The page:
Rev. Don Abram, Pride in the Pews

During Pride month, we see a lot of rhetoric of exclusion in parts of the Christian community. LGBTQ+ people can often find themselves in a space between their religious and LGBTQ+ identities. Rev. Don Abram has long been called to preach liberating gospel and create inclusive spaces, especially in the Black Church. Don founded Pride in the Pews three years ago with only “righteous rage and holy hope.” He collected 66 Black LGBTQ+ Christian stories and lived experiences to create timely theoretical models and frameworks for churches nationwide.

For this week’s episode of The State of Belief, Interfaith Alliance’s weekly radio show and podcast, host Rev. Paul Raushenbush is joined by Rev. Abram to discuss his work bridging the LGBT community and the Black Church. He sees the growth of Christian nationalism having a direct impact on anti-LGBT bigotry and other forms of divisiveness.

“I think the important thing to name and note is that you don’t have to be White to practice White Christian nationalism… And it’s the theology of otherization that fundamentally undergirds Christian nationalism, where there are quite clear and crystallize ideas of whose stories matter, whose lives matter, what communities matter. And if you fall outside of that narrow window – and it is narrow, let me be very clear – then you are a target. But the insidious thing about Christian nationalism is that it will use anyone willing to proclaim and project that ideology. And so you can be Black, you can be queer, you can be trans, you can be Hispanic, you can be White… I mean, anyone who’s willing to preach that message, they will be elevated in Christian nationalist circles.”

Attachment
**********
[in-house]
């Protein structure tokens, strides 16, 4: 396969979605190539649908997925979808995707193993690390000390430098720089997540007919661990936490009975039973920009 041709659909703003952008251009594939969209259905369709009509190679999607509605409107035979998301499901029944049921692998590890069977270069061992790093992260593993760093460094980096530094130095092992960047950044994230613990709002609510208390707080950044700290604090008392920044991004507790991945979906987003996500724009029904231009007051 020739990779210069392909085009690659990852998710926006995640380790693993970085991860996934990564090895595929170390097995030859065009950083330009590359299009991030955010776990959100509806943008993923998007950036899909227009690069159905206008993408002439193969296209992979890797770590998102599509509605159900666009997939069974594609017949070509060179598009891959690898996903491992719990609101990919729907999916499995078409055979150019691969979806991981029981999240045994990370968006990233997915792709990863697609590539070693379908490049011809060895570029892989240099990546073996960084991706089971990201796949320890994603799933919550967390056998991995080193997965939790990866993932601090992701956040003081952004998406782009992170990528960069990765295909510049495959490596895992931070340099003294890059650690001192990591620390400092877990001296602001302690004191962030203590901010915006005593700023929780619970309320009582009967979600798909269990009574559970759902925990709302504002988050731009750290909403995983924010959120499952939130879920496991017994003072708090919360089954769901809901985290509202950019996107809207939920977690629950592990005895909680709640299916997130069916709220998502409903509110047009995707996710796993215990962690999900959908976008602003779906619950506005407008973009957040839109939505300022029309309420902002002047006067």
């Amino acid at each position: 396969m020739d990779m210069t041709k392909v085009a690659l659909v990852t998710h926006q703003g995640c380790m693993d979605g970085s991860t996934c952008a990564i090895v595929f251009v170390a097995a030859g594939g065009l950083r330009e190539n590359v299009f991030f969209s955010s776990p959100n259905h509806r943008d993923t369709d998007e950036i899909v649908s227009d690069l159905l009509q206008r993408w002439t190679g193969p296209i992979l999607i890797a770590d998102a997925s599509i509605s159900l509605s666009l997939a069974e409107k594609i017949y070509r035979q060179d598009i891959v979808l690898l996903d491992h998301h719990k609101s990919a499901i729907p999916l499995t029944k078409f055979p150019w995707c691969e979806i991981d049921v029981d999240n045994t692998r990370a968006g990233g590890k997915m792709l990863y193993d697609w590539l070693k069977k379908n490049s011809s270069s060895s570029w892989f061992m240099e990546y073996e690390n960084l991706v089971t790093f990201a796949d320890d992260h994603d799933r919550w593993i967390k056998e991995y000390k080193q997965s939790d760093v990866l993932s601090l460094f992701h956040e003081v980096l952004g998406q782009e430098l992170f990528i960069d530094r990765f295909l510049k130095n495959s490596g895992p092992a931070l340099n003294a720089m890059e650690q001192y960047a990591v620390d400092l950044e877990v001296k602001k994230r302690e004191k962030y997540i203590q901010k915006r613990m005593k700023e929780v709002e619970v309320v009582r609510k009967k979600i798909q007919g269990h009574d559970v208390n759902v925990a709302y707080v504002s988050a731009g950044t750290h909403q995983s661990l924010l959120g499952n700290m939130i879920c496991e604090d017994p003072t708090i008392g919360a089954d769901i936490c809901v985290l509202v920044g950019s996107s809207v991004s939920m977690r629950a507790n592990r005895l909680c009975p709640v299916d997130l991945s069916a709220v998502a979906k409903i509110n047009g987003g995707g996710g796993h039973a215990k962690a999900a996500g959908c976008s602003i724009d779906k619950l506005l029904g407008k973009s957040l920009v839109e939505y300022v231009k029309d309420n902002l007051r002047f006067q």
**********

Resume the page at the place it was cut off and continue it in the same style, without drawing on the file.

– Rev. Don Abram, queer public theologian and social innovator operating at the intersections of gender, sexuality, faith, and social change. He holds an M.Div from Harvard Divinity School and answered the call to ministry at age 14. He has combined his rigorous theological training and a heart for justice to deconstruct homophobic and transphobic theologies from the perspective of Black liberation theology.

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